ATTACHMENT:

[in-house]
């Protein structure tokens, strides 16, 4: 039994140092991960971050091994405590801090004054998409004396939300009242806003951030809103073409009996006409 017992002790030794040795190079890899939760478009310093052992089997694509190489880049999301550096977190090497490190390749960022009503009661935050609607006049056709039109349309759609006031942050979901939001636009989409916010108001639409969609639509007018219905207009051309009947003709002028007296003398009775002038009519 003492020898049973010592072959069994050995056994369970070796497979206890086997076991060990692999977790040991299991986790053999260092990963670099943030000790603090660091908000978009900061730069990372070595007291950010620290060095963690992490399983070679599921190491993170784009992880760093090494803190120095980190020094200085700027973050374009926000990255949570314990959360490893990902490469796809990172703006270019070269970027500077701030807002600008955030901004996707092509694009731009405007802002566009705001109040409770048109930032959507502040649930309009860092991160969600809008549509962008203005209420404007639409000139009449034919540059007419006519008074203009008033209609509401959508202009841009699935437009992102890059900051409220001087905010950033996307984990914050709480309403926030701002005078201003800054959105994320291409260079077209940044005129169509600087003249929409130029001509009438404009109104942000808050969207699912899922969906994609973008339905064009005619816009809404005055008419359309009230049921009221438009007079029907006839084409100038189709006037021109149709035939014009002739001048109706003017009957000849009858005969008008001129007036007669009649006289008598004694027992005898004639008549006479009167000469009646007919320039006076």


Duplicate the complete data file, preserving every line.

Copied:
[in-house]
């Protein structure tokens, strides 16, 4: 039994140092991960971050091994405590801090004054998409004396939300009242806003951030809103073409009996006409 017992002790030794040795190079890899939760478009310093052992089997694509190489880049999301550096977190090497490190390749960022009503009661935050609607006049056709039109349309759609006031942050979901939001636009989409916010108001639409969609639509007018219905207009051309009947003709002028007296003398009775002038009519 003492020898049973010592072959069994050995056994369970070796497979206890086997076991060990692999977790040991299991986790053999260092990963670099943030000790603090660091908000978009900061730069990372070595007291950010620290060095963690992490399983070679599921190491993170784009992880760093090494803190120095980190020094200085700027973050374009926000990255949570314990959360490893990902490469796809990172703006270019070269970027500077701030807002600008955030901004996707092509694009731009405007802002566009705001109040409770048109930032959507502040649930309009860092991160969600809008549509962008203005209420404007639409000139009449034919540059007419006519008074203009008033209609509401959508202009841009699935437009992102890059900051409220001087905010950033996307984990914050709480309403926030701002005078201003800054959105994320291409260079077209940044005129169509600087003249929409130029001509009438404009109104942000808050969207699912899922969906994609973008339905064009005619816009809404005055008419359309009230049921009221438009007079029907006839084409100038189709006037021109149709035939014009002739001048109706003017009957000849009858005969008008001129007036007669009649006289008598004694027992005898004639008549006479009167000469009646007919320039006076």